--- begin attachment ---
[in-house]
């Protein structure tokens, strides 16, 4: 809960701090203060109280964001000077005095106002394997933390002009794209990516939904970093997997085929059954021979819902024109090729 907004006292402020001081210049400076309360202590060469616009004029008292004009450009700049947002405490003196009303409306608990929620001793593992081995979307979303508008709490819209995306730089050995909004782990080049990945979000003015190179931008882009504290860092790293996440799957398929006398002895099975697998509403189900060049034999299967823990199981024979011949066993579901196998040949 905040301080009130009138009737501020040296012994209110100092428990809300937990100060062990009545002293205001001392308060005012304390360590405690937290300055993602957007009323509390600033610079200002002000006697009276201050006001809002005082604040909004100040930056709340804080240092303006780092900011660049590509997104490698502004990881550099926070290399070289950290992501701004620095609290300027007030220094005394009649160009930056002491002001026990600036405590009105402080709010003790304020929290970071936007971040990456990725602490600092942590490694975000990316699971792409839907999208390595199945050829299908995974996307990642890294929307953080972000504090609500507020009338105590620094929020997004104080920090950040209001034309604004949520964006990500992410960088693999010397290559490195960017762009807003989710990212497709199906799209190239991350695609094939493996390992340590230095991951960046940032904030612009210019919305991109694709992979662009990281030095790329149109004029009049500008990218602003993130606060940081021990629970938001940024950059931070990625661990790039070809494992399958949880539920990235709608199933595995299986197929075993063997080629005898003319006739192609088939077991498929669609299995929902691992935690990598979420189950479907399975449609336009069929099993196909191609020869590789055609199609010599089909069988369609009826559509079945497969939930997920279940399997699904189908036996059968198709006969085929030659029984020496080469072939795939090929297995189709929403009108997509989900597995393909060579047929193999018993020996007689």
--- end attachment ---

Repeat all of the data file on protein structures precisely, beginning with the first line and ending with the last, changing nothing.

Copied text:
[in-house]
């Protein structure tokens, strides 16, 4: 809960701090203060109280964001000077005095106002394997933390002009794209990516939904970093997997085929059954021979819902024109090729 907004006292402020001081210049400076309360202590060469616009004029008292004009450009700049947002405490003196009303409306608990929620001793593992081995979307979303508008709490819209995306730089050995909004782990080049990945979000003015190179931008882009504290860092790293996440799957398929006398002895099975697998509403189900060049034999299967823990199981024979011949066993579901196998040949 905040301080009130009138009737501020040296012994209110100092428990809300937990100060062990009545002293205001001392308060005012304390360590405690937290300055993602957007009323509390600033610079200002002000006697009276201050006001809002005082604040909004100040930056709340804080240092303006780092900011660049590509997104490698502004990881550099926070290399070289950290992501701004620095609290300027007030220094005394009649160009930056002491002001026990600036405590009105402080709010003790304020929290970071936007971040990456990725602490600092942590490694975000990316699971792409839907999208390595199945050829299908995974996307990642890294929307953080972000504090609500507020009338105590620094929020997004104080920090950040209001034309604004949520964006990500992410960088693999010397290559490195960017762009807003989710990212497709199906799209190239991350695609094939493996390992340590230095991951960046940032904030612009210019919305991109694709992979662009990281030095790329149109004029009049500008990218602003993130606060940081021990629970938001940024950059931070990625661990790039070809494992399958949880539920990235709608199933595995299986197929075993063997080629005898003319006739192609088939077991498929669609299995929902691992935690990598979420189950479907399975449609336009069929099993196909191609020869590789055609199609010599089909069988369609009826559509079945497969939930997920279940399997699904189908036996059968198709006969085929030659029984020496080469072939795939090929297995189709929403009108997509989900597995393909060579047929193999018993020996007689």